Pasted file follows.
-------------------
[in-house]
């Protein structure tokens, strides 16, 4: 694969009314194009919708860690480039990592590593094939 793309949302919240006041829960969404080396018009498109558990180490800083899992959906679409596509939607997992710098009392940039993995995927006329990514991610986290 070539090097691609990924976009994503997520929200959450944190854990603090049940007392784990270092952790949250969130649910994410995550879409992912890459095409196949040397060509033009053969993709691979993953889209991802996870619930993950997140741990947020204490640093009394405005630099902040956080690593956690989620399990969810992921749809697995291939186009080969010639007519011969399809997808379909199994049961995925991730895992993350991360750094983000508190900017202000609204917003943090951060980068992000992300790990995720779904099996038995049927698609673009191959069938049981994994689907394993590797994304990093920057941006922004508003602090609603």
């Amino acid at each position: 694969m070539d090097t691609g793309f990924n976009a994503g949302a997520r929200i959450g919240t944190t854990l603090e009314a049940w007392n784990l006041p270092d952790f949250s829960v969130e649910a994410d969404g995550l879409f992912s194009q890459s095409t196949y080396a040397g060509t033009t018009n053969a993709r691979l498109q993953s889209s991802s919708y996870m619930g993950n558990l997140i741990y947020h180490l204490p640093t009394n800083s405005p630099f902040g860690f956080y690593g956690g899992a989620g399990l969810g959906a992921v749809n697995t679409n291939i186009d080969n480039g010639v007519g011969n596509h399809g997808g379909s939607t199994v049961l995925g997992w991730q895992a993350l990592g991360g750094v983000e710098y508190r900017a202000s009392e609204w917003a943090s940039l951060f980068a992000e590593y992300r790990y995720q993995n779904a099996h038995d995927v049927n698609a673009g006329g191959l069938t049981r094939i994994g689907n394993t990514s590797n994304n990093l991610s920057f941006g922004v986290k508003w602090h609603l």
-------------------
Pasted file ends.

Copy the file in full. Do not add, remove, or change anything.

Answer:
[in-house]
């Protein structure tokens, strides 16, 4: 694969009314194009919708860690480039990592590593094939 793309949302919240006041829960969404080396018009498109558990180490800083899992959906679409596509939607997992710098009392940039993995995927006329990514991610986290 070539090097691609990924976009994503997520929200959450944190854990603090049940007392784990270092952790949250969130649910994410995550879409992912890459095409196949040397060509033009053969993709691979993953889209991802996870619930993950997140741990947020204490640093009394405005630099902040956080690593956690989620399990969810992921749809697995291939186009080969010639007519011969399809997808379909199994049961995925991730895992993350991360750094983000508190900017202000609204917003943090951060980068992000992300790990995720779904099996038995049927698609673009191959069938049981994994689907394993590797994304990093920057941006922004508003602090609603």
């Amino acid at each position: 694969m070539d090097t691609g793309f990924n976009a994503g949302a997520r929200i959450g919240t944190t854990l603090e009314a049940w007392n784990l006041p270092d952790f949250s829960v969130e649910a994410d969404g995550l879409f992912s194009q890459s095409t196949y080396a040397g060509t033009t018009n053969a993709r691979l498109q993953s889209s991802s919708y996870m619930g993950n558990l997140i741990y947020h180490l204490p640093t009394n800083s405005p630099f902040g860690f956080y690593g956690g899992a989620g399990l969810g959906a992921v749809n697995t679409n291939i186009d080969n480039g010639v007519g011969n596509h399809g997808g379909s939607t199994v049961l995925g997992w991730q895992a993350l990592g991360g750094v983000e710098y508190r900017a202000s009392e609204w917003a943090s940039l951060f980068a992000e590593y992300r790990y995720q993995n779904a099996h038995d995927v049927n698609a673009g006329g191959l069938t049981r094939i994994g689907n394993t990514s590797n994304n990093l991610s920057f941006g922004v986290k508003w602090h609603l």